- Collection Overview
- Collection Description & Creator Information
- Access & Use
- Collection History
- Find Related Materials
- Lossing, Benson John, 1813-1891
- Princeton University. Library. Special Collections
- Benson Lossing Collection
- Manuscripts Division
- Permanent URL:
- 1 box and 0.2 linear feet
- Storage Note:
- Firestone Library (mss): Box 1
Consists of selected correspondence, manuscripts, and printed material of the nineteenth-century American author and illustrator Benson Lossing.
Collection Description & Creator Information
The collection consists of selected correspondence, manuscripts, and printed material of Benson Lossing. Correspondents include John W. Barber, regarding Lossing's article on Anderson; William Worth Belknap, Princeton Class of 1852 and U.S. secretary of war, discussing the U.S. War Department's sale of trophies of the war with Great Britain and Mexico; Edward Bierstadt of the Photo Plate Printing Company, explaining to Lossing the gelatin printing process; William J. Bok, including a circular of his Literary Leaves Syndicate with his letter regarding Lossing's future publications; E. J. Carson, praising the Anderson book; John R. Chapin, with a letter and photographs; George W. Childs, founder and editor of the Philadelphia Public Ledger, discussing the printing and publishing of Lossing's book titled The Great Rebellion (thirty-two letters, some with original envelopes, and printed material, two letters by Lossing to Childs); W. J. Linton, with an autograph letter and a prospectus for his book Engraving on Wood; Mrs. Howard (for "G. B. B."), regarding Alexander Anderson; J. W. Osborne of the American Photo-Lithographic Co., introducing his company and explaining his new method of copying by photo-lithography; George Henry Preble, writing about a Schuyler drawing for Lossing's biography about him; Philip C. Rogers; J. Morris of John E. Potter & Company, asking Lossing to write an obituary for Mr. Harper; Alfred Billings Street, New York State Librarian, praising The Pictorial Field-Book of the Revolution; Mrs. Harriett Tenney, writing about Alexander Anderson; Major General L. Wallace; and Elias J. Whitney, asking Lossing to write a short biography of Anderson for The Child's Paper, which was published by the American Tract Society, accompanied by the original holograph manuscript and a copy of the November 1867 issue of the paper with Lossing's article. Also included is an holograph manuscript signed by Lossing titled "A Magician," about Alexander Anderson, and a draft of a letter to the editor of American historical records at Grosvenor Library in Buffalo, N.Y.
Arranged by accession number, and then alphabetically by correspondent.
- Collection Creator Biography:
Lossing, Benson John, 1813-1891
Benson Lossing was an American wood-engraver, author, and editor, whose Dutch ancestors settled in Albany, N.Y. The only formal education he received was three years in the district schools in New York. At age twenty-two he was joint editor and proprietor of the Poughkeepsie Telegraph. He learned the art of engraving on wood, and in 1838 moved to New York City where he established himself as a wood-engraver. From June 1839 to May 1841 he edited and illustrated the weekly Family Magazine. In 1848 Lossing conceived the idea of writing a narrative sketchbook of scenes and objects associated with the American Revolution. Harper & Brothers advanced him the funds to carry out the project, which ultimately took the form of the Pictorial Field-Book of the Revolution in two large volumes. In gathering material for this work Lossing traveled more than eight thousand miles in the United States and Canada. The book was published in parts between 1850 and 1852, and gave Lossing a wide reputation. For the next thirty-five years he was a prolific writer and editor of books mostly on popular subjects in American history, including Our Countrymen; or, Brief Memoirs of Eminent Americans (1855), The Hudson, from the Wilderness to the Sea (1866), and A Memorial of Alexander Anderson, M.D., the First Engraver on Wood in America (1872).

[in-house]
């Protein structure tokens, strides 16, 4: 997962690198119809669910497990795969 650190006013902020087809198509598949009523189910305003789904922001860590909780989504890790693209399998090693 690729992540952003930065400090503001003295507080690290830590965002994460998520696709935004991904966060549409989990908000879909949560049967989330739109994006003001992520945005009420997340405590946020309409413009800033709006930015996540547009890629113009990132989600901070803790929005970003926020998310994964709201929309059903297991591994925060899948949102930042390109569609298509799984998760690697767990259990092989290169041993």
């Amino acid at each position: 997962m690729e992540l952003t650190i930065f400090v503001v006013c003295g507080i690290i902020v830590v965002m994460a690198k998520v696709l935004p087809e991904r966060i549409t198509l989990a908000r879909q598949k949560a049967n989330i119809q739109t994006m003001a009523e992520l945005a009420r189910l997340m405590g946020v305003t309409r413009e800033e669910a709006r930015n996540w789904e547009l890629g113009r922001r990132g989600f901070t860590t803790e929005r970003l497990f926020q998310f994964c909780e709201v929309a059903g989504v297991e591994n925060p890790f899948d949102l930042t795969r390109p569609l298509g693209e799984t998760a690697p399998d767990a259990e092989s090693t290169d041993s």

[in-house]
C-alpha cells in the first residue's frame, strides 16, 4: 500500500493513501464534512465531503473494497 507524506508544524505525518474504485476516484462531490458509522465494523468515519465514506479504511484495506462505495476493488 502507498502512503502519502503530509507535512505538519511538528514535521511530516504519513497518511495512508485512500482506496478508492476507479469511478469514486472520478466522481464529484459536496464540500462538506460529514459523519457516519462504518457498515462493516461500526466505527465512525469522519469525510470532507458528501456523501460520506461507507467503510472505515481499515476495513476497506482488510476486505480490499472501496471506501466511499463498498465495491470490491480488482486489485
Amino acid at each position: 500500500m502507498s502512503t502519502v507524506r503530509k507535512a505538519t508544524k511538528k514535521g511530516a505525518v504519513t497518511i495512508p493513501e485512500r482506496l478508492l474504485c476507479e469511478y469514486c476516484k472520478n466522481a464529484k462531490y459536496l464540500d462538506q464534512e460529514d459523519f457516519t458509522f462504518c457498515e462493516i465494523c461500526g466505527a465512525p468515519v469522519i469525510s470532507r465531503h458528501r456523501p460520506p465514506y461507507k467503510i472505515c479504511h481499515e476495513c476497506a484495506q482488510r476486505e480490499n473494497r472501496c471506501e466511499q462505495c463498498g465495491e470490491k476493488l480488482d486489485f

Letter from George H. Preble was a gift of Michael Papantonio on September 24, 1973 .
- Custodial History:
The collection was formed as a result of a Departmental practice of combining into one collection material of various accessions relating to a particular person, family, or subject.
- Archival Appraisal Information:
No appraisal information is available.
- Processing Information:
This collection was processed by Dina Britain in June 2006. Finding aid written by Tenley Eakin on June 22, 2006. Folder inventory added by James Clark '14 in 2012.
Access & Use
- Access Restrictions:
The collection is open for research.
- Conditions for Reproduction and Use:
Single photocopies may be made for research purposes. No further photoduplication of copies of material in the collection can be made when Princeton University Library does not own the original. Inquiries regarding publishing material from the collection should be directed to RBSC Public Services staff through the Ask Us! form. The library has no information on the status of literary rights in the collection and researchers are responsible for determining any questions of copyright.
- Credit this material:
Benson Lossing Collection; Manuscripts Division, Department of Special Collections, Princeton University Library
- Permanent URL:
- Firestone LibraryOne Washington RoadPrinceton, NJ 08544, USA(609) 258-3184
- Subject Terms:
- Authors, American--19th century--Correspondence.
Editors--Pennsylvania--Philadelphia--United States--19th century--Correspondence.
Illustrators--United States--19th century--Correspondence.
Publishers and publishing--United States--19th century--Correspondence.
Wood-engravers--United States--19th century--Correspondence.
- Genre Terms:
- Correspondence -- 19th century
- Anderson, Alexander, 1775-1870
Childs, George William, 1829-1894